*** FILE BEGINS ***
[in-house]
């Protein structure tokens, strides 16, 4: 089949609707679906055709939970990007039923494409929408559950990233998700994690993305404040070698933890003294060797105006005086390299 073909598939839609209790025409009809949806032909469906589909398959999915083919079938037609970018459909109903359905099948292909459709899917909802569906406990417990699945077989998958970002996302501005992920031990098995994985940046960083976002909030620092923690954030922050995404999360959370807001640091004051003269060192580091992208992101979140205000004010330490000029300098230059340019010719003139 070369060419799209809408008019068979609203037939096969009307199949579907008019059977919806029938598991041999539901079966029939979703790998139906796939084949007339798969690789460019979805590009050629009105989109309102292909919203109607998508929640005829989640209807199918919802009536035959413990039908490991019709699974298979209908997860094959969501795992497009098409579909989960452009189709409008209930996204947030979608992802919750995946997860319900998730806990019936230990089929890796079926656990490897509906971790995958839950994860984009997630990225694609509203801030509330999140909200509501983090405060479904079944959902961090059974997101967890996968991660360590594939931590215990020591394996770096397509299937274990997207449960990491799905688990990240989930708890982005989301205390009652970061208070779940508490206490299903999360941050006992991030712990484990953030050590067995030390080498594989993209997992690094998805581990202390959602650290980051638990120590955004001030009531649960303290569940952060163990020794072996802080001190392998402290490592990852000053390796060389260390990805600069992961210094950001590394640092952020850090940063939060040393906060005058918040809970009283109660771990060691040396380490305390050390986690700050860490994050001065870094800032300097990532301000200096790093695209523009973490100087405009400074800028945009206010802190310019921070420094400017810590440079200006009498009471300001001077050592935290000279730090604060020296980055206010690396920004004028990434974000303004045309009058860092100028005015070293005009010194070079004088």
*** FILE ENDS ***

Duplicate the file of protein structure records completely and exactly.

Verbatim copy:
[in-house]
């Protein structure tokens, strides 16, 4: 089949609707679906055709939970990007039923494409929408559950990233998700994690993305404040070698933890003294060797105006005086390299 073909598939839609209790025409009809949806032909469906589909398959999915083919079938037609970018459909109903359905099948292909459709899917909802569906406990417990699945077989998958970002996302501005992920031990098995994985940046960083976002909030620092923690954030922050995404999360959370807001640091004051003269060192580091992208992101979140205000004010330490000029300098230059340019010719003139 070369060419799209809408008019068979609203037939096969009307199949579907008019059977919806029938598991041999539901079966029939979703790998139906796939084949007339798969690789460019979805590009050629009105989109309102292909919203109607998508929640005829989640209807199918919802009536035959413990039908490991019709699974298979209908997860094959969501795992497009098409579909989960452009189709409008209930996204947030979608992802919750995946997860319900998730806990019936230990089929890796079926656990490897509906971790995958839950994860984009997630990225694609509203801030509330999140909200509501983090405060479904079944959902961090059974997101967890996968991660360590594939931590215990020591394996770096397509299937274990997207449960990491799905688990990240989930708890982005989301205390009652970061208070779940508490206490299903999360941050006992991030712990484990953030050590067995030390080498594989993209997992690094998805581990202390959602650290980051638990120590955004001030009531649960303290569940952060163990020794072996802080001190392998402290490592990852000053390796060389260390990805600069992961210094950001590394640092952020850090940063939060040393906060005058918040809970009283109660771990060691040396380490305390050390986690700050860490994050001065870094800032300097990532301000200096790093695209523009973490100087405009400074800028945009206010802190310019921070420094400017810590440079200006009498009471300001001077050592935290000279730090604060020296980055206010690396920004004028990434974000303004045309009058860092100028005015070293005009010194070079004088």